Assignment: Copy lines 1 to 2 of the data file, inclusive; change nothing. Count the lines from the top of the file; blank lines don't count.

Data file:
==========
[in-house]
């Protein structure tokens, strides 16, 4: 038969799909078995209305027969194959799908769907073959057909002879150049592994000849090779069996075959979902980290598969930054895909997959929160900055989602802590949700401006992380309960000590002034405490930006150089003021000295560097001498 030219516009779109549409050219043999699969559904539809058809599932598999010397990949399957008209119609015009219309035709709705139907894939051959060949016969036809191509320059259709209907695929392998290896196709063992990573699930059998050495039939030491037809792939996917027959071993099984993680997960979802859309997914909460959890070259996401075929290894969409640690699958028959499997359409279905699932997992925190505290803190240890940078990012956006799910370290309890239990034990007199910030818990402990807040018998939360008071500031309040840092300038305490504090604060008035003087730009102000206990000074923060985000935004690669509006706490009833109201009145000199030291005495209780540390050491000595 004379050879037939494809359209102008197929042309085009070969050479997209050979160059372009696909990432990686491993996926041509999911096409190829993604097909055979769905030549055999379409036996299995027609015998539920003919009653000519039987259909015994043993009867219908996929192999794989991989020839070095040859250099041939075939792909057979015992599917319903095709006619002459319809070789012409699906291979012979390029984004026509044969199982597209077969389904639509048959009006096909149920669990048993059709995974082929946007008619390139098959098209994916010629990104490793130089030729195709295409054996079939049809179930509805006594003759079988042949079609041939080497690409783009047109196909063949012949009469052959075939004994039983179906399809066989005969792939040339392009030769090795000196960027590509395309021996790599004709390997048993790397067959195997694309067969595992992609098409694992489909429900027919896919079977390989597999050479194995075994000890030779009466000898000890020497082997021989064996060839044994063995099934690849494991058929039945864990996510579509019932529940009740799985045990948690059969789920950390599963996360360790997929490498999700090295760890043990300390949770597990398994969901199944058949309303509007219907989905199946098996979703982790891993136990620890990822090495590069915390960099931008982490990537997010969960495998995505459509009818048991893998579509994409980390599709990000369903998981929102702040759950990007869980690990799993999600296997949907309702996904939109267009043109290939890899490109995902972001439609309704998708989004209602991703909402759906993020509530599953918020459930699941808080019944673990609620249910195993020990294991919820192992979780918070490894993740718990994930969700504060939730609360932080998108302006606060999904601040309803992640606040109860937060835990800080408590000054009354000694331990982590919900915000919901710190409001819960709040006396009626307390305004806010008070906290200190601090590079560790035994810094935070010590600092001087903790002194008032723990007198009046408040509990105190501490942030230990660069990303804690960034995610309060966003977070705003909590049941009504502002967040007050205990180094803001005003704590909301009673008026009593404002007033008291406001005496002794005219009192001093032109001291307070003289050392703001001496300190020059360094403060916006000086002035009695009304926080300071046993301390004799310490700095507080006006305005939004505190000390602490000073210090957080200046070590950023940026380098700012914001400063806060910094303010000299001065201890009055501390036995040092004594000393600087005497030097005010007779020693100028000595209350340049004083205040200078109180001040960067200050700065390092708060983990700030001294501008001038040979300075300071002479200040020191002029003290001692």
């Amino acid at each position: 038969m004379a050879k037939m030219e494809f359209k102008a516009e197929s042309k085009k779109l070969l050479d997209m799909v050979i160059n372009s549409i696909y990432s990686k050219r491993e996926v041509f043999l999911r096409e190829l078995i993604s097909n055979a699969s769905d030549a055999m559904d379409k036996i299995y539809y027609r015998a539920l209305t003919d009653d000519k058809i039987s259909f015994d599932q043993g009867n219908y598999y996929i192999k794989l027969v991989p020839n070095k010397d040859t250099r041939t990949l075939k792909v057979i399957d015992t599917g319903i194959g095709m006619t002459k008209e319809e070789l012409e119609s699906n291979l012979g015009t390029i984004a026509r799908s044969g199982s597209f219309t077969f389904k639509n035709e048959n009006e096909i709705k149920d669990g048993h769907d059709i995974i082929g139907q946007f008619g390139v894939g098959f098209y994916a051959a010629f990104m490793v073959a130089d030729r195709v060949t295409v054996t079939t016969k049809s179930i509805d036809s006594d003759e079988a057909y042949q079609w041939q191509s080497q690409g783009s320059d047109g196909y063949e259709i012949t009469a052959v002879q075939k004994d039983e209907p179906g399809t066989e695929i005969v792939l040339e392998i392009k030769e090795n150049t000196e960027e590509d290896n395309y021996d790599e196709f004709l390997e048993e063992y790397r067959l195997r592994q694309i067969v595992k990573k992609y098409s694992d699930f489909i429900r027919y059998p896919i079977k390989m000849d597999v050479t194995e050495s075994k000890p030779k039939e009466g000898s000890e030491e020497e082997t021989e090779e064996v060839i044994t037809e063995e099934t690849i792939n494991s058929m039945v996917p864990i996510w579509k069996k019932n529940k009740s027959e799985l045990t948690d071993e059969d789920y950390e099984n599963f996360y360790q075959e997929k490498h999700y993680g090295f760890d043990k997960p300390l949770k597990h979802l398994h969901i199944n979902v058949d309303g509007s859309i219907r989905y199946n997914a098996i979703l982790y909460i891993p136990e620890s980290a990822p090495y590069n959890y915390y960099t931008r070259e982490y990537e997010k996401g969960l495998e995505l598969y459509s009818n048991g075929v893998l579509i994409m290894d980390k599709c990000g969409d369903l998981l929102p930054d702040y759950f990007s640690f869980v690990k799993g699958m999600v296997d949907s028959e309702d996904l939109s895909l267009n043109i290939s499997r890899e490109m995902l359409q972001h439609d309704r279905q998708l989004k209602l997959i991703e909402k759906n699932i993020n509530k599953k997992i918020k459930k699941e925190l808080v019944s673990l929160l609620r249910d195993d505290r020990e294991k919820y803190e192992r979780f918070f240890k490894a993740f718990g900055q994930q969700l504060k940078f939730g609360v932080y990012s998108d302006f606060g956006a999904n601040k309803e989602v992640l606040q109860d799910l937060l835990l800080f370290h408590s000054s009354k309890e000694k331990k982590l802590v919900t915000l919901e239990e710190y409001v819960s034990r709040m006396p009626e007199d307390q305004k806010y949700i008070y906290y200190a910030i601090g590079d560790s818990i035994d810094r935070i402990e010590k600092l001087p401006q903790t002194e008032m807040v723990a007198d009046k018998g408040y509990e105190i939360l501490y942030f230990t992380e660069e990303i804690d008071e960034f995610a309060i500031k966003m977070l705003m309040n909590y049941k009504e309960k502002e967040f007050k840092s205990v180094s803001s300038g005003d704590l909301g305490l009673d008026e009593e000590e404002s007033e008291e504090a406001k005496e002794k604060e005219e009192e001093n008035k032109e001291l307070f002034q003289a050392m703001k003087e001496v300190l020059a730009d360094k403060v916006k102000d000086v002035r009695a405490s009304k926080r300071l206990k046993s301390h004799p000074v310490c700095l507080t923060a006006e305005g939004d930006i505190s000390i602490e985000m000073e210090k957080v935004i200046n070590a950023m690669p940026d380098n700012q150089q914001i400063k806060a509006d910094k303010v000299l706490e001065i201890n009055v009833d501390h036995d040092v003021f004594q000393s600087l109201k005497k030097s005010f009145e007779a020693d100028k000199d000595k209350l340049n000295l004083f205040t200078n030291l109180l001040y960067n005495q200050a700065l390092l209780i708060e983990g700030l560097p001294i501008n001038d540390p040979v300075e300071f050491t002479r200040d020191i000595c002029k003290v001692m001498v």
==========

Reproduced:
[in-house]
């Protein structure tokens, strides 16, 4: 038969799909078995209305027969194959799908769907073959057909002879150049592994000849090779069996075959979902980290598969930054895909997959929160900055989602802590949700401006992380309960000590002034405490930006150089003021000295560097001498 030219516009779109549409050219043999699969559904539809058809599932598999010397990949399957008209119609015009219309035709709705139907894939051959060949016969036809191509320059259709209907695929392998290896196709063992990573699930059998050495039939030491037809792939996917027959071993099984993680997960979802859309997914909460959890070259996401075929290894969409640690699958028959499997359409279905699932997992925190505290803190240890940078990012956006799910370290309890239990034990007199910030818990402990807040018998939360008071500031309040840092300038305490504090604060008035003087730009102000206990000074923060985000935004690669509006706490009833109201009145000199030291005495209780540390050491000595 004379050879037939494809359209102008197929042309085009070969050479997209050979160059372009696909990432990686491993996926041509999911096409190829993604097909055979769905030549055999379409036996299995027609015998539920003919009653000519039987259909015994043993009867219908996929192999794989991989020839070095040859250099041939075939792909057979015992599917319903095709006619002459319809070789012409699906291979012979390029984004026509044969199982597209077969389904639509048959009006096909149920669990048993059709995974082929946007008619390139098959098209994916010629990104490793130089030729195709295409054996079939049809179930509805006594003759079988042949079609041939080497690409783009047109196909063949012949009469052959075939004994039983179906399809066989005969792939040339392009030769090795000196960027590509395309021996790599004709390997048993790397067959195997694309067969595992992609098409694992489909429900027919896919079977390989597999050479194995075994000890030779009466000898000890020497082997021989064996060839044994063995099934690849494991058929039945864990996510579509019932529940009740799985045990948690059969789920950390599963996360360790997929490498999700090295760890043990300390949770597990398994969901199944058949309303509007219907989905199946098996979703982790891993136990620890990822090495590069915390960099931008982490990537997010969960495998995505459509009818048991893998579509994409980390599709990000369903998981929102702040759950990007869980690990799993999600296997949907309702996904939109267009043109290939890899490109995902972001439609309704998708989004209602991703909402759906993020509530599953918020459930699941808080019944673990609620249910195993020990294991919820192992979780918070490894993740718990994930969700504060939730609360932080998108302006606060999904601040309803992640606040109860937060835990800080408590000054009354000694331990982590919900915000919901710190409001819960709040006396009626307390305004806010008070906290200190601090590079560790035994810094935070010590600092001087903790002194008032723990007198009046408040509990105190501490942030230990660069990303804690960034995610309060966003977070705003909590049941009504502002967040007050205990180094803001005003704590909301009673008026009593404002007033008291406001005496002794005219009192001093032109001291307070003289050392703001001496300190020059360094403060916006000086002035009695009304926080300071046993301390004799310490700095507080006006305005939004505190000390602490000073210090957080200046070590950023940026380098700012914001400063806060910094303010000299001065201890009055501390036995040092004594000393600087005497030097005010007779020693100028000595209350340049004083205040200078109180001040960067200050700065390092708060983990700030001294501008001038040979300075300071002479200040020191002029003290001692």